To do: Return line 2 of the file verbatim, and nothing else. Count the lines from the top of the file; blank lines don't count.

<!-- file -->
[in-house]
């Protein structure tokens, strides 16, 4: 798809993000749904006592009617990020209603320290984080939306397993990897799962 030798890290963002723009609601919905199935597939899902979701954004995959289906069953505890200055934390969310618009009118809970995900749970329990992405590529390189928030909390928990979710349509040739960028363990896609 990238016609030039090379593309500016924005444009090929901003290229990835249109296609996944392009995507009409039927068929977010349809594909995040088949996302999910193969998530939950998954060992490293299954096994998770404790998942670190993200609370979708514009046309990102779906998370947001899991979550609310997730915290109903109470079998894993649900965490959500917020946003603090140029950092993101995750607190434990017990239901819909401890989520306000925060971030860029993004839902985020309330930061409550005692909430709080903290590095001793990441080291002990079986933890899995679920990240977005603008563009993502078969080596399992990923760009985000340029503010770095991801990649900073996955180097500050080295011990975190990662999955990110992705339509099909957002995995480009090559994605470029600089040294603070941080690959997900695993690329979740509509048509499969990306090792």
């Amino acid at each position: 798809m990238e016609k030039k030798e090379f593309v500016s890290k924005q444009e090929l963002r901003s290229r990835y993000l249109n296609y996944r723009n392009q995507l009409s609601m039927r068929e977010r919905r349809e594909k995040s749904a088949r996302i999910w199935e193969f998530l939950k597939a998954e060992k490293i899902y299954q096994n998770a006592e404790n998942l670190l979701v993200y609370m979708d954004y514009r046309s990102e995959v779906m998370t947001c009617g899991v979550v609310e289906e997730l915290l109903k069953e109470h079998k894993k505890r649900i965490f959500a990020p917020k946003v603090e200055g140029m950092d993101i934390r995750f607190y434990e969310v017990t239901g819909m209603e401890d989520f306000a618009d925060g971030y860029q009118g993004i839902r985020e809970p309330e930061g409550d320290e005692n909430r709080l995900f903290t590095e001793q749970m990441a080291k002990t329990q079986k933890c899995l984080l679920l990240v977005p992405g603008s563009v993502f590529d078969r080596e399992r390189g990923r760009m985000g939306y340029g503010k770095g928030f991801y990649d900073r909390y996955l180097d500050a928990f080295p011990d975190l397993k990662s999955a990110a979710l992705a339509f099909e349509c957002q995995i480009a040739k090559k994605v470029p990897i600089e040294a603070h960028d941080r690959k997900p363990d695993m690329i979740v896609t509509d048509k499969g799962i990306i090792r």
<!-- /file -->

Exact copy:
């Protein structure tokens, strides 16, 4: 798809993000749904006592009617990020209603320290984080939306397993990897799962 030798890290963002723009609601919905199935597939899902979701954004995959289906069953505890200055934390969310618009009118809970995900749970329990992405590529390189928030909390928990979710349509040739960028363990896609 990238016609030039090379593309500016924005444009090929901003290229990835249109296609996944392009995507009409039927068929977010349809594909995040088949996302999910193969998530939950998954060992490293299954096994998770404790998942670190993200609370979708514009046309990102779906998370947001899991979550609310997730915290109903109470079998894993649900965490959500917020946003603090140029950092993101995750607190434990017990239901819909401890989520306000925060971030860029993004839902985020309330930061409550005692909430709080903290590095001793990441080291002990079986933890899995679920990240977005603008563009993502078969080596399992990923760009985000340029503010770095991801990649900073996955180097500050080295011990975190990662999955990110992705339509099909957002995995480009090559994605470029600089040294603070941080690959997900695993690329979740509509048509499969990306090792």